So, yesterday was my birthday. This blog post isn’t a (not so) subtle fishing expedition for birthday greetings (I got tons of lovely messages yesterday), but rather a semi-formed reflection on getting older.

I turned 50 yesterday. Half a century. If not over the hill, teetering on the summit.


And for big chunks of yesterday, variations on the following ditty played in my head.

Happy Birthday to me,

I live in a tree,

I look like a monkey

And I have to go pee…

Or

Happy Birthday to me,

I live in a zoo,

I look like a monkey

And I like to throw poo.

Also,

Happy Birthday to me,

I live in a tree,

I look like a monkey

Because I am a member of the primate family and so is a monkey and thus we share certain phenotypic traits… (breath)

Remember. I am 50. Half a century. Hell, I am a grandpa.

And I like to throw pooooo…

There are aspects of getting older which are inevitable and unstoppable. I creak where I once bent, and I’ve got the rheumatism working a bit in my joints. My hair is still more brown than grey, but that won’t last forever, as my grey beard so ably demonstrates.

But the age of your body and the age of your spirit don’t have to be inextricably bound to each other. I want to be careful about drifting into ageism, but I also want to celebrate a notion often referred to as young at heart. It can mean a lot of things; at the positive end, it may refer to retaining a sense of wonder and playfulness, of taking joy in the world. Sometimes it’s used a pejorative, indicating a kind of careless indifference or lack of seriousness.

I embrace the positive meanings and endeavor to live them while recognizing that even at my age I sometimes (often) suffer from the negatives. The idea that there’s something inherently youthful about playfulness or carelessness is absurd, of course, just as is the idea that with age comes wisdom. Some of the wisest people I know are young in calendar years, and some who evince the greatest sense of wonder are far older than me.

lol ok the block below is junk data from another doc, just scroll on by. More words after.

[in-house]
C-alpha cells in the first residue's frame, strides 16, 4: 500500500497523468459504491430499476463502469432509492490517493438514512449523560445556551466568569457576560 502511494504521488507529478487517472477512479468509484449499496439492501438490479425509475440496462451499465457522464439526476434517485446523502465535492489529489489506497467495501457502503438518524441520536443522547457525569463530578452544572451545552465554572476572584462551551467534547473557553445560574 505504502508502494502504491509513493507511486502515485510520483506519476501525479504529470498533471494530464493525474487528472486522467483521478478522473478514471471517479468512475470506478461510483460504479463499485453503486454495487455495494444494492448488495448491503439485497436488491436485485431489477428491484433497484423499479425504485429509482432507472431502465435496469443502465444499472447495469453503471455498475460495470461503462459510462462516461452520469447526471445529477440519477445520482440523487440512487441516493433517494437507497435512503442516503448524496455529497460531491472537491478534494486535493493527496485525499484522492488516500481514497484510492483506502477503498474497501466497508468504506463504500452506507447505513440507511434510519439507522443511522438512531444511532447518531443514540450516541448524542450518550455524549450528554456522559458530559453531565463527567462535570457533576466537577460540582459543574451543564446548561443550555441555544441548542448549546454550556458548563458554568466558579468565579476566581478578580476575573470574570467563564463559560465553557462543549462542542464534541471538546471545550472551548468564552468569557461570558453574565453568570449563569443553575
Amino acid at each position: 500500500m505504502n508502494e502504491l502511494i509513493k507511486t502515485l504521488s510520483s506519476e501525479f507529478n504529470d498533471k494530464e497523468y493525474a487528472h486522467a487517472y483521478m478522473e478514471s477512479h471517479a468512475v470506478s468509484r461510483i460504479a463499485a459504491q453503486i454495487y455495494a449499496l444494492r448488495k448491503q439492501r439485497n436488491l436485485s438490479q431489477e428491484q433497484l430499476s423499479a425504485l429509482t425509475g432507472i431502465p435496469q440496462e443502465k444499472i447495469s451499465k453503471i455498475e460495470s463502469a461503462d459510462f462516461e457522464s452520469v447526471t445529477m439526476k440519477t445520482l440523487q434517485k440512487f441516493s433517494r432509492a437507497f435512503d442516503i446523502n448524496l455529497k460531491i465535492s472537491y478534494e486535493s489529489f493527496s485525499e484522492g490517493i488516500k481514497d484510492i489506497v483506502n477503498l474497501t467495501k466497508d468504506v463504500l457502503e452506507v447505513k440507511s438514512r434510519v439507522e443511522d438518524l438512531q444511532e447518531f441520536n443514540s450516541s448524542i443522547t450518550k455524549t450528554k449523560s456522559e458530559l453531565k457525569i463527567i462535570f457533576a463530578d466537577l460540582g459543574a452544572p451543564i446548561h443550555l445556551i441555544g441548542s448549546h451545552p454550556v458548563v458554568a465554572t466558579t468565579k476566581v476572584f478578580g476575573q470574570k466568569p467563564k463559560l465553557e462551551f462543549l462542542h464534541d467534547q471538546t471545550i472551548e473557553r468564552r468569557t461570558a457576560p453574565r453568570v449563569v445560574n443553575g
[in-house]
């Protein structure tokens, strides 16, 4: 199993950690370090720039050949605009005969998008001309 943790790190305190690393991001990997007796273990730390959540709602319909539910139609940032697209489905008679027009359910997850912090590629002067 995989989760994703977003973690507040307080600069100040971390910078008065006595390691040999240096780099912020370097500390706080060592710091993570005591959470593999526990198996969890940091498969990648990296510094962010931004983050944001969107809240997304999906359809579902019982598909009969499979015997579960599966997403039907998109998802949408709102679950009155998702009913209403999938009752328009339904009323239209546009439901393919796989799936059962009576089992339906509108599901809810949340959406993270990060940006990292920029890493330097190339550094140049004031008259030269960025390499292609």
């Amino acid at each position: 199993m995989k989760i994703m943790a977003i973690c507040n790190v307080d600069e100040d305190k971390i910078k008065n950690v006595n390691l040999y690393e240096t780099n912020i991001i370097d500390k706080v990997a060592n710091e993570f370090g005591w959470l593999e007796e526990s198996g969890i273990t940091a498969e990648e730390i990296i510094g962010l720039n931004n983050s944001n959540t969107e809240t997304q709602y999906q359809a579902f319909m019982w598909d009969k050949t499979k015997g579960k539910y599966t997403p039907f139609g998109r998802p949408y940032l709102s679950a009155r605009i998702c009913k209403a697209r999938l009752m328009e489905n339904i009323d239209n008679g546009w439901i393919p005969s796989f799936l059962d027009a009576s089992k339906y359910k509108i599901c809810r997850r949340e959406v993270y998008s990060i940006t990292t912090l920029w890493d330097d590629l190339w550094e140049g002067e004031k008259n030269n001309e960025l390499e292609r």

It strikes me that some people treat their age as shackles. When you’re very young, you don’t have much choice, perhaps. But as you grow and gain agency, you have more to say about who you are and what kind of person you want to be. The person I want to be is one who never stops learning, and who doesn’t care who’s doing the teaching. I want to be a person who can take pleasure in a giggle fit over a silly cat picture or in stretching my brain to the breaking point trying to make sense of what the hell the Higgs Boson really is all about. (Result: I mostly have no idea. I think.)

Sure, I fail. Often. Too often. Our society has ingrained in me all the awful background noise of our darkest natures. I have to fight back against kneejerk racism and sexism every day. I have to remind myself to listen to the words and message and not react to my perception of the person sharing them.

But I have help. It comes from a lot of places, and one of those is in books. (Surprise!) I read for lots of reasons, same as most people I’m sure. Escapism, education, wonder (usually all three at once). I read to grow as a writer, to grow as a person, to laugh, to feel an adrenalin rush, and to experience the lives of people very different from me. I read about old people, young people, alien people, dead people. I read about sex and romance and murder and adventure.

And I read because I hope it will help make me a better person. Or least a people who can sing little ditties all day while working.

And I have to go peeeeeeee…

A few favorite reads this year


Pie photo from Happier Than a Pig in Mud.